Sixty-percent of the time it works every time.
In an interview in the latest edition of the London-based publication Square Mile Magazine, former Goldman Sachs trader Anton Kreil has announced that he will be attempting to become the first person in history to make a financial markets transaction in Space, when he hops aboard the XCOR Lynx MKII shuttle with Space Expedition Corporation (SXC) in 2014. Technically, the World Records that Kreil and SXC will be attempting are “First Financial Transaction in Space” and “Highest Recorded Financial Transaction.” However, given that Kreil is a City-based trader, the “Financial Transactions” he will be making will be a Currency Trade and a Stock / Share Trade. In the Square Mile interview, Kreil outlined that since he is British and is flying in a US-built shuttle, trading the currency pair of Sterling US Dollar (GBP/USD), commonly known in the financial markets as “Cable”, made perfect sense. Kreil admitted: “I certainly can’t commit to trading the Euro. With the way things are looking at the moment, it may not even be around by the time we go.”
The flight will be broadcast live on the internet, so the sponsors of the trades will get instant worldwide exposure. There will be cameras inside the aircraft and Kreil will be floating weightless in the cockpit, looking down at Earth and buying the sponsor’s stock. “From the companies’ perspective, the message of being a true global pioneer is a great message. It’s an amazing situation to be involved in,” stated Kreil. The flight itself will take off from either Mohave in California or the Caribbean island of Curacao. It will take Anton four minutes to get to Space and he will be travelling at three times the speed of sound up to 103km (330,000 feet). 100km is the internationally-accepted border to Space and is known as The Karman Line. As long as Kreil executes the trade at 100km above sea level, the sponsor will hold the record. Kreil will then fly back to Earth and the entire trip will be around one hour.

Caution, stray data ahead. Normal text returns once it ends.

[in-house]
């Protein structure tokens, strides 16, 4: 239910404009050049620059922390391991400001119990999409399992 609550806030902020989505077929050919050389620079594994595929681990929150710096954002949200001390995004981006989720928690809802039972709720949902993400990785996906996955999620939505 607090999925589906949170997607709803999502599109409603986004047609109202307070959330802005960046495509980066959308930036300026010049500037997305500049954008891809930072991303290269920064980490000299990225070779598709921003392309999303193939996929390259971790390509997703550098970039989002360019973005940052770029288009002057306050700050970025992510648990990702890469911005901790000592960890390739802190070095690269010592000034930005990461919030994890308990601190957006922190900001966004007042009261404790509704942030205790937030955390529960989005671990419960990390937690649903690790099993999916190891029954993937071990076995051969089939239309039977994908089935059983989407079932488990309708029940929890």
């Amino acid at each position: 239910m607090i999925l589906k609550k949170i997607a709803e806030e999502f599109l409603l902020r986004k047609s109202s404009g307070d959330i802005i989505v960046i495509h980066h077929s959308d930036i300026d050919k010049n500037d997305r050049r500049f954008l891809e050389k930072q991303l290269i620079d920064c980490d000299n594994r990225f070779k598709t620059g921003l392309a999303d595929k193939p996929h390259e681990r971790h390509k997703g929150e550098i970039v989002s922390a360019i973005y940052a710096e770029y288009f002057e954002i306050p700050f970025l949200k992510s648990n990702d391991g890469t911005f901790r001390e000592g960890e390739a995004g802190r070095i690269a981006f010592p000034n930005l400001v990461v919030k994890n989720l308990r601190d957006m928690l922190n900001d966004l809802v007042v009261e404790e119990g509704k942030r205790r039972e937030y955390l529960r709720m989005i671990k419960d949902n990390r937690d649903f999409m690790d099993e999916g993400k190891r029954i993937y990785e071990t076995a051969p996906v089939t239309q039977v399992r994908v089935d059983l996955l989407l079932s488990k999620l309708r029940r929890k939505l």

The more frequently you monitor your portfolio, the more likely you are to observe a loss.
This is likely to cause short-sighted decisions and could hurt your investment performance.
If you are checking your portfolio more than once per quarter, you’re doing it too much.
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Dan Egan, Betterment Director of Behavioral Finance and Investing